A new ranking of the towns and cities in France with the most expensive real estate has placed the French Riviera at the very top of the list, beating even the French capital of Paris.
According to real estate estimates from the Meilleurs Agents website from 1st May, the Côte d’Azur has some of the most expensive properties in France. In fact, all three top spots on its new ranking went to towns along this part of the Mediterranean coast.
A glamourous top three
Number One on the list was Saint Jean Cap Ferrat. The average price per square metre for a flat comes in at €14,559 and up to €20,454 for a villa in this prestigious post code, which boasts amazing views, proximity to Monaco and Nice, as well a level of privacy that is hard to get in this highly developed region.
Saint Tropez came in next, with apartments going for, on average, €10,941 per square metre and houses for €18,914. This legendary spot – known for Brigitte Bardot, high-end beach clubs and a picturesque, cobble-stoned old town – has an enduring appeal, which has meant the market is almost always hot here.
The third local town in the rankings is right next door to Saint Tropez: Ramatuelle. Flats here go for €12,646 per square metre and houses at €16,015, on average. The town has the benefit of beautiful beaches and a quieter vibe than its flashier neighbour, but is still close to the action.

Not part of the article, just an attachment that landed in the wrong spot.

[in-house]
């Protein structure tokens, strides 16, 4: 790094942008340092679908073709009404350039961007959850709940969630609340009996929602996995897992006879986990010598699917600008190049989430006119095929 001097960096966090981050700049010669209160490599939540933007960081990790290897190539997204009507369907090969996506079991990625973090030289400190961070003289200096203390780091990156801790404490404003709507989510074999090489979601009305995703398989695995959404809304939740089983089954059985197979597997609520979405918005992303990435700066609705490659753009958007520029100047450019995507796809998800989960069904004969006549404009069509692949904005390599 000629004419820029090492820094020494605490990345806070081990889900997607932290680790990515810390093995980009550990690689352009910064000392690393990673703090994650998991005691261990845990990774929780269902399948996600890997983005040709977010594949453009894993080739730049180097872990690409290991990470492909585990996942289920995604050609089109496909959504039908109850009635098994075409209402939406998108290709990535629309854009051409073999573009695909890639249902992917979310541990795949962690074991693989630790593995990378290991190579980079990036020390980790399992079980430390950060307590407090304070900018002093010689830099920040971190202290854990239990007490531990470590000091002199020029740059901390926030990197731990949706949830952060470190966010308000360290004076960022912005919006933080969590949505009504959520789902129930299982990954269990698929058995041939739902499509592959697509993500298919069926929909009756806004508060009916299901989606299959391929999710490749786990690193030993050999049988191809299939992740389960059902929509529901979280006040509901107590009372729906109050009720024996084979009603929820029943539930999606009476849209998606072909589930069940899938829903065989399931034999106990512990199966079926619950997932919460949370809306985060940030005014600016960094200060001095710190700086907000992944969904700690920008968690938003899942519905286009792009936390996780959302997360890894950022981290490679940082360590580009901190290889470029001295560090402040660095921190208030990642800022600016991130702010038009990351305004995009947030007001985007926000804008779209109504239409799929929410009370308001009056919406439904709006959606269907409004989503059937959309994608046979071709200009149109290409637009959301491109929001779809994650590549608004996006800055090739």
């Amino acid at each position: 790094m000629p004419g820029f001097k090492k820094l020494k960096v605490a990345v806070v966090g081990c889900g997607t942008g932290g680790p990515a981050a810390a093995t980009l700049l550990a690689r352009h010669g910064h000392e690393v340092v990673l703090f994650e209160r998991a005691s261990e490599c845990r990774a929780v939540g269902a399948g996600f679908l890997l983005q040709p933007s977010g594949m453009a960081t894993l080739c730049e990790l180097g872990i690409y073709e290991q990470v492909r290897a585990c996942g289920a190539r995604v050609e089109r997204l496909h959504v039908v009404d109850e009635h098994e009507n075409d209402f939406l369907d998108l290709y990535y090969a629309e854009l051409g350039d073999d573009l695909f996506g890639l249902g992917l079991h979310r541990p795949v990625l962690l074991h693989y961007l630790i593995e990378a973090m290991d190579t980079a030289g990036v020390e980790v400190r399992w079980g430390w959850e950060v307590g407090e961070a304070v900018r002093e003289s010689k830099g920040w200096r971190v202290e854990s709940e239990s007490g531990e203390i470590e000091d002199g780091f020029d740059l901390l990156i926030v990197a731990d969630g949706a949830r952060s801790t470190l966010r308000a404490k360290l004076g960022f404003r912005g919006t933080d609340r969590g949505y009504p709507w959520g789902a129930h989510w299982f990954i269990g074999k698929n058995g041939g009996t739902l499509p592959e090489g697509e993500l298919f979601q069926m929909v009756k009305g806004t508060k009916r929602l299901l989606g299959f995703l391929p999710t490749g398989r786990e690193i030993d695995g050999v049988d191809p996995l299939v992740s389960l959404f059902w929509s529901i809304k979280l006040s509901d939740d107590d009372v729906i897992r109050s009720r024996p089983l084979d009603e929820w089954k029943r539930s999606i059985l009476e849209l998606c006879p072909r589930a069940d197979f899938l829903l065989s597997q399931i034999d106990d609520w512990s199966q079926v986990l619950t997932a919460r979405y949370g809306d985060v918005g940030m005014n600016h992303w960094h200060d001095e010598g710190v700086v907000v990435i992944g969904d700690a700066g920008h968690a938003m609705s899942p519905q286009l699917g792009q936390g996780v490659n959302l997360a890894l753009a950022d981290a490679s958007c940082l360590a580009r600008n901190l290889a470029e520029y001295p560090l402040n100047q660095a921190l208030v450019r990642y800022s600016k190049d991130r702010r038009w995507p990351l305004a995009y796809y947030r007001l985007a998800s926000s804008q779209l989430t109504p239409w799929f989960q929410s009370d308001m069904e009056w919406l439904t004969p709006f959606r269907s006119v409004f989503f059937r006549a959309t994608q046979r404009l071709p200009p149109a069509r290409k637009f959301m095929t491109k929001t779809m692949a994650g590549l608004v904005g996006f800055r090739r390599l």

To put these prices into perspective, they all beat out Paris, usually considered to be wickedly expensive. In the French capital, the price per square metre hovers at about €10,000.
Nice has some of the most expensive streets in all of France
Though five of the 10 most expensive streets in France are in Nice, the city itself did not make the top of the charts.
A flat, on average, will cost a buyer €5,071 per square metre, whilst a house can be had for €6,253. This discrepancy between the most expensive streets and the lower property prices is explained by the wildly differing costs between districts.
Real estate on the Cap de Nice or the Promenade will be higher than areas inland, where property is considerably less expensive. The Mont Boron and Gairut neighbourhoods are exceptions, with prices there being higher than average.
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Photo source: Romain Gal, Unsplash